An affidavit for a search warrant is to be interpreted in a "commonsense and realistic fashion," and the judge's finding of probable cause should be sustained in "doubtful or marginal cases." United States v. Freeman, 685 F.2d 942, 948 (5th Cir. 1982) (quoting United States v. Maestas, 546 F.2d 1177, 1180 (5th Cir. 1977)) (internal quotation marks omitted). Probable cause requires supporting facts "sufficient in themselves to warrant a man of reasonable caution in the belief that an offense has been or is being committed" and the person to be searched committed it. United States v. Gordon, 580 F.2d 827, 832-33 (5th Cir. 1978) (quoting Brinegar v. United States, 338 U.S. 160, 175 (1949)) (internal quotation marks omitted). A "bare bones" affidavit does not establish probable cause because it generally contains "wholly conclusory statements, which lack the facts and circumstances from which a [judge] can independently determine probable cause." United States v. Satterwhite, 980 F.2d 317, 321 (5th Cir. 1992); see United States v. Brown, 941 F.2d 1300, 1303 n.1 (5th Cir. 1985) (affidavit simply stated that affiant "has cause to suspect and does believe" that contraband is located on certain premises).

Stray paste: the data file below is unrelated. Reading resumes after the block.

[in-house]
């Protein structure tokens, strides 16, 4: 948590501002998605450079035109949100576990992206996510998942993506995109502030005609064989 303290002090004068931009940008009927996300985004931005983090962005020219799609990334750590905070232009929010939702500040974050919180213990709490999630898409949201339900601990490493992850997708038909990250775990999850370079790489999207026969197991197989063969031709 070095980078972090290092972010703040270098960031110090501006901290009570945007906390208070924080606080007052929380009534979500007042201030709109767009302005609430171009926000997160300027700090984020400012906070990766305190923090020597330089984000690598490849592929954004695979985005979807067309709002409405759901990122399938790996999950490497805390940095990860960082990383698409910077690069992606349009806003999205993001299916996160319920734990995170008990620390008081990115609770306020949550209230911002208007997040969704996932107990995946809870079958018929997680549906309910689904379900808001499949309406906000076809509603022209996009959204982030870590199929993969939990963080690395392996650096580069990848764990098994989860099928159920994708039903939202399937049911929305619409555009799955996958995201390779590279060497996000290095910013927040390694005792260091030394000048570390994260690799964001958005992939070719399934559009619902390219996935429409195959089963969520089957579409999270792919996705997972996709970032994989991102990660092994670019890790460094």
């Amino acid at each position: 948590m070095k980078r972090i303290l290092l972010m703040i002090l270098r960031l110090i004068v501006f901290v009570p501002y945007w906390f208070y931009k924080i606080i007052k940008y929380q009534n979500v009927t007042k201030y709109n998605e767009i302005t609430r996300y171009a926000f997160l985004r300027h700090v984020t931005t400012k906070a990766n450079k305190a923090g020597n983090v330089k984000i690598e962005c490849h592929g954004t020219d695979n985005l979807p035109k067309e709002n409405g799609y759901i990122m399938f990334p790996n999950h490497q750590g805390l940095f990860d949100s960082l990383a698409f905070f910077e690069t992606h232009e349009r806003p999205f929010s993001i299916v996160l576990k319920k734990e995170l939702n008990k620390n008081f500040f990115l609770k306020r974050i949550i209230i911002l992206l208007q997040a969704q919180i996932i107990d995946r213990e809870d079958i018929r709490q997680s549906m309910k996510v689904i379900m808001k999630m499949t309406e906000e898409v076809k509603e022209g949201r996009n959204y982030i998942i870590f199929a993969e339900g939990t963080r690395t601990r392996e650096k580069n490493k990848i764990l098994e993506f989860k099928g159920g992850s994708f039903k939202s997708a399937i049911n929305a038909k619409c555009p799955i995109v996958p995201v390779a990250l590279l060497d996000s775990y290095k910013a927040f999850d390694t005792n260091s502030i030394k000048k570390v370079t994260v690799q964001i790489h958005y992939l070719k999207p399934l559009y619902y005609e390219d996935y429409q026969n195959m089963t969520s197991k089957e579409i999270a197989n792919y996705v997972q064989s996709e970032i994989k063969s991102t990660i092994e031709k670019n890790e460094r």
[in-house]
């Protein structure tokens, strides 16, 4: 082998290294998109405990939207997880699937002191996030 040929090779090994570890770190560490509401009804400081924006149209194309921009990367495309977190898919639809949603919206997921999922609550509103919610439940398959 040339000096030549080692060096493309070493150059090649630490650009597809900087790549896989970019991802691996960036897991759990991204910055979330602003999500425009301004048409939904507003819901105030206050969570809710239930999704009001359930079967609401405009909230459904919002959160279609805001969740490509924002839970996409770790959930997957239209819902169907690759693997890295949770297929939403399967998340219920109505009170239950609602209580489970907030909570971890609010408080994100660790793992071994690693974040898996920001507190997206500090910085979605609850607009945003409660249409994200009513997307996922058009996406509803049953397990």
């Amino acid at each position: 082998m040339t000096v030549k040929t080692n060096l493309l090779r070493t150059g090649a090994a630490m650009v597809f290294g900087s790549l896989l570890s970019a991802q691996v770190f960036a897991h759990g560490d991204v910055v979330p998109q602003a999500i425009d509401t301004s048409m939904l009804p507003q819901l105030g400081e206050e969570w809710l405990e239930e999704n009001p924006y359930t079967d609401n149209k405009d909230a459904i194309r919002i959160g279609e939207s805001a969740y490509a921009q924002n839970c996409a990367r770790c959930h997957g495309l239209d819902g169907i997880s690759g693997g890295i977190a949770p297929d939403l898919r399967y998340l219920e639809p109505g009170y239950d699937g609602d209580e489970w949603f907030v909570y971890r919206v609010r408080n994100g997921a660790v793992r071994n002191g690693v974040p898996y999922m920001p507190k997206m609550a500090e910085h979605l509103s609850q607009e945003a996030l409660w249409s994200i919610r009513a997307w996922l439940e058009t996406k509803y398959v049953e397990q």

Detective Lucio's affidavit provided Doe's allegations regarding the sexual abuse by Wills which occurred over a number of years in many, specified locations; that her mother arranged the visits with Wills by phone; that Wills's phone had large gaps in call history indicating that it was not his main phone; and that a text message associated with Wills was discovered in the phone of Doe's mother in April of 2015. The affidavit further noted that the cellular data was necessary to determine arrival and departure times and locations of the suspects, and a timeline for the offenses.